Sources and binaries

Sources are available on github.
Binaries in my private repo.

In my next installment I’ll write some basic usage scenario with ext-pluign and sample portlet.

That’s it!

Problem description

Let’s say that your multi-tiered application consists of numerous components:

  • webservice server
  • webservice client
  • business component-logic
  • front-end web application

These components communicate with each-other through SOAP webservices and from time to time your customer is reporting an error which you know is caused by non-compatible changes done in the webservice call – which baiscally means that he did not do a full upgrade – one of the components is at least one version behind.

The project is built using maven and each release has its own version so the idea is to put this version into easily-accessible form so that each time this problem rises developers could ask customer for the version of a component and thus make sure that problem rised is not upgrade issue.

Requirements

So lets first specify requirements for this task:

I want to have version of each component easily accessible for users. Version should be applied automatically . After a release it should not be possible to alter version without recompiling the code.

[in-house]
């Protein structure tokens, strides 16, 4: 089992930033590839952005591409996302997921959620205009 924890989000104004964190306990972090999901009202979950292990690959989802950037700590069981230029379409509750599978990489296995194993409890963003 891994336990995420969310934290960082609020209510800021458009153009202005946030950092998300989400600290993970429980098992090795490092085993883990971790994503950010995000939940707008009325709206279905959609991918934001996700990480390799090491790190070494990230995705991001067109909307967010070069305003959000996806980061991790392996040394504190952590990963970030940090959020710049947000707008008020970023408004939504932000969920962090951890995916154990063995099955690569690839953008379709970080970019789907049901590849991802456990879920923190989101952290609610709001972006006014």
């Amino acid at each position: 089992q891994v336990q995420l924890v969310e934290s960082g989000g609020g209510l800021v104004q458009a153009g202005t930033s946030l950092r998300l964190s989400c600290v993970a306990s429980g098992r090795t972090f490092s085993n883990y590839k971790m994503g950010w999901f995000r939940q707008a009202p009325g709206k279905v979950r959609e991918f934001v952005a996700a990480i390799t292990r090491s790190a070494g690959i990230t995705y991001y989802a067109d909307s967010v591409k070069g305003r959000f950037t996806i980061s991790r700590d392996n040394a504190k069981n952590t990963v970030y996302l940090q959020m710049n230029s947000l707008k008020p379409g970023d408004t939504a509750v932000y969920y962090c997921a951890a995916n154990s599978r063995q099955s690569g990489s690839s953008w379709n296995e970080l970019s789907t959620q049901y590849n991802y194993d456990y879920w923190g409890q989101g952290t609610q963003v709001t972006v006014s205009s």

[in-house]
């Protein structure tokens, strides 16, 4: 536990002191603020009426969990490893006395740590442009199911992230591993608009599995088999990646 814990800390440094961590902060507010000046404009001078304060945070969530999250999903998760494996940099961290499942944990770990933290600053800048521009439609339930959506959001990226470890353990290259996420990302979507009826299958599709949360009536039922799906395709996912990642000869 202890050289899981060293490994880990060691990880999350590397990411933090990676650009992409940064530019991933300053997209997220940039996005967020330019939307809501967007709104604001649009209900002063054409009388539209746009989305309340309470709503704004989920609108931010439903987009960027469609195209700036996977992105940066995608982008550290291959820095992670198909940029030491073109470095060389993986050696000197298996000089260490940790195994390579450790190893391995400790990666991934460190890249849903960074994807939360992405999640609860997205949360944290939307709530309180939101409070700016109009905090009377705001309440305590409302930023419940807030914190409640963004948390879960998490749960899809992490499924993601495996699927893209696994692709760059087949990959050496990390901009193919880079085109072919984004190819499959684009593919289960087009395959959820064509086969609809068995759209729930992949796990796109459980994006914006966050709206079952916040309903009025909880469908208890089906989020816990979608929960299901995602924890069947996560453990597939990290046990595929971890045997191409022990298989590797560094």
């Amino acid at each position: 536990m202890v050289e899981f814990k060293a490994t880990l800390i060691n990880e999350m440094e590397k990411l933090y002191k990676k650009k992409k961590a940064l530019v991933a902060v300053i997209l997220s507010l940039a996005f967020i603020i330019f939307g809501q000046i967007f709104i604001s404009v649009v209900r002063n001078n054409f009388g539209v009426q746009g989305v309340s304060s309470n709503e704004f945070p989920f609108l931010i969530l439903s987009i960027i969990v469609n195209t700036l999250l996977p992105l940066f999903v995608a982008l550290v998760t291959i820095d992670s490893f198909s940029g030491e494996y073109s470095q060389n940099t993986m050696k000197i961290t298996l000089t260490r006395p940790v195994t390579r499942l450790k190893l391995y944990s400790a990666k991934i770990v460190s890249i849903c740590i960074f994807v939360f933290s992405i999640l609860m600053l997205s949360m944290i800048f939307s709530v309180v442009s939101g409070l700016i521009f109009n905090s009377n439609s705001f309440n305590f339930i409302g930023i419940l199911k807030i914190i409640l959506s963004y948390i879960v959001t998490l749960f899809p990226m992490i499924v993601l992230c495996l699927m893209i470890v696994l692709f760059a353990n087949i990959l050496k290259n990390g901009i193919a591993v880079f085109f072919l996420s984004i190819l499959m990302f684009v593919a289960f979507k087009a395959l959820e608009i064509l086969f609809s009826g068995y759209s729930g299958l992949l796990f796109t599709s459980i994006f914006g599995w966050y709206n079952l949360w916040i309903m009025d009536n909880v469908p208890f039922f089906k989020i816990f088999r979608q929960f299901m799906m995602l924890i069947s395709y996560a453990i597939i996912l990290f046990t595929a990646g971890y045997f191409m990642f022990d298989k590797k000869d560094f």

Solution discussion

Version should be easily accessible

The first requirement is a little bit vauge easily accessible mitght differ from person to person but it’s also stated that person accessing it might have little or nothing to do with development or programming at all, that’s why solution with writing version of component into the log file might not be enough.

Probably the easiest solution is just to point user to a certain URL within application server, let him take screenshot of version and treat it as PREREQUISITE of all bug reports.

All application servers have managed beans and in JBoss there’s also a jmx-console where mbeans can be accessed with their properties and in case sombody still prefers command line – there’s a utility script called twiddle that can access mbeans from command-line. In order for this to work there needs to be mbean configured within JBoss application server.

Version should be applied automatically

Since project is built with maven this requirement is achieved easily – we just need to add resource filtering, apply version number within the resource and make it accessible to the mbean.

It should not be possible to alter version without recompiling the code

This requirement makes it a bit more compliated – using the previous one only, it could have been just a text file added to the jar and than loaded using Property class. Right now the only option is to have somehow java class treated as a resource, this means that first there should be resource filtering applied and java class should be placed in src/main/java and than everything would go as normal.

This makes any changes to this class a bit harder since one must know that version class is someplace else than src/main/java but proper comment should do the trick.

Solution description

Requirement analysis presented us with a view of how the solution should look like:

  • It should be a java class
  • This java class should be filtered using maven resource filtering
  • This java class should have version property applied when doing resource filtering